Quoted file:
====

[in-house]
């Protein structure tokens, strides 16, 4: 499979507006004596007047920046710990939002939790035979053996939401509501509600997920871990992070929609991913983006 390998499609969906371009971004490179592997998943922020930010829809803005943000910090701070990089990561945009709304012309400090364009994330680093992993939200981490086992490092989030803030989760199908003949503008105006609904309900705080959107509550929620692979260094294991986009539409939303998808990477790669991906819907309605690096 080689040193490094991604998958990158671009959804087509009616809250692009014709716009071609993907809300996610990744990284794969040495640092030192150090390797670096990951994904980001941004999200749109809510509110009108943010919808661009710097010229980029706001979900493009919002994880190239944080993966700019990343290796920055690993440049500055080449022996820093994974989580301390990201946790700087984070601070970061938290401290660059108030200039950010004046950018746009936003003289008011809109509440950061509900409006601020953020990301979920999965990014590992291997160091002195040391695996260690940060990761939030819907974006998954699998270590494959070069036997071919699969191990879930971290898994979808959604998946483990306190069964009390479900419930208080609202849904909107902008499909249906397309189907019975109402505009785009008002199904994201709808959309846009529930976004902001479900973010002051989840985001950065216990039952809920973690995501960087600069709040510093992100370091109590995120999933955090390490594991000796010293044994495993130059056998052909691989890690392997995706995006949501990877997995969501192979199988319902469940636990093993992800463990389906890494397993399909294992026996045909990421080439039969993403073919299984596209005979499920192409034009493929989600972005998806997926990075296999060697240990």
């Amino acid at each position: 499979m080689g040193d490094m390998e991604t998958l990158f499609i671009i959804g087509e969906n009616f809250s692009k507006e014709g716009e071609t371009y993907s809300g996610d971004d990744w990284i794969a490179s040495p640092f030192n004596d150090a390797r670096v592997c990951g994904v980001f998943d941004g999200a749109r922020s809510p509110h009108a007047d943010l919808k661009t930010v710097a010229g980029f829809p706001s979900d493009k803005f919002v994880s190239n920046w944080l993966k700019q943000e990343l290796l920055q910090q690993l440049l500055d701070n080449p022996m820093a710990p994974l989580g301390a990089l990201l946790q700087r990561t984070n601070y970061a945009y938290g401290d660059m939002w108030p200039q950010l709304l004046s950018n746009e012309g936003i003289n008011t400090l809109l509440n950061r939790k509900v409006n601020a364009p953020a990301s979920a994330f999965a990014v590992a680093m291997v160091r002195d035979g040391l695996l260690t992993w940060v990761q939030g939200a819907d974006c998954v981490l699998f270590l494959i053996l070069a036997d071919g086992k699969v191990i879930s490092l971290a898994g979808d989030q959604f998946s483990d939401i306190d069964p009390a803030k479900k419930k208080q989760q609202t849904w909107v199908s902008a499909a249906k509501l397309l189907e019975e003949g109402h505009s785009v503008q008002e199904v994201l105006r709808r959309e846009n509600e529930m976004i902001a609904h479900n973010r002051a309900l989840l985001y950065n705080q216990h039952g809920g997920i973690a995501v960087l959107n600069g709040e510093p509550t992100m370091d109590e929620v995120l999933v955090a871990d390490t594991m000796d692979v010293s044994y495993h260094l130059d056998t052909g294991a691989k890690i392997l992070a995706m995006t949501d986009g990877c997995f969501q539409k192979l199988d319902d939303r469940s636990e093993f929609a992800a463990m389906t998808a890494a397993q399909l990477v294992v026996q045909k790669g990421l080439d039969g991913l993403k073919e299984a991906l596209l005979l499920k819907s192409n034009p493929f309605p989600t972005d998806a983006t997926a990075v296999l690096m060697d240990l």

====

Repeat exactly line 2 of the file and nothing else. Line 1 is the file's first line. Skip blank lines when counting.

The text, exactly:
């Protein structure tokens, strides 16, 4: 499979507006004596007047920046710990939002939790035979053996939401509501509600997920871990992070929609991913983006 390998499609969906371009971004490179592997998943922020930010829809803005943000910090701070990089990561945009709304012309400090364009994330680093992993939200981490086992490092989030803030989760199908003949503008105006609904309900705080959107509550929620692979260094294991986009539409939303998808990477790669991906819907309605690096 080689040193490094991604998958990158671009959804087509009616809250692009014709716009071609993907809300996610990744990284794969040495640092030192150090390797670096990951994904980001941004999200749109809510509110009108943010919808661009710097010229980029706001979900493009919002994880190239944080993966700019990343290796920055690993440049500055080449022996820093994974989580301390990201946790700087984070601070970061938290401290660059108030200039950010004046950018746009936003003289008011809109509440950061509900409006601020953020990301979920999965990014590992291997160091002195040391695996260690940060990761939030819907974006998954699998270590494959070069036997071919699969191990879930971290898994979808959604998946483990306190069964009390479900419930208080609202849904909107902008499909249906397309189907019975109402505009785009008002199904994201709808959309846009529930976004902001479900973010002051989840985001950065216990039952809920973690995501960087600069709040510093992100370091109590995120999933955090390490594991000796010293044994495993130059056998052909691989890690392997995706995006949501990877997995969501192979199988319902469940636990093993992800463990389906890494397993399909294992026996045909990421080439039969993403073919299984596209005979499920192409034009493929989600972005998806997926990075296999060697240990």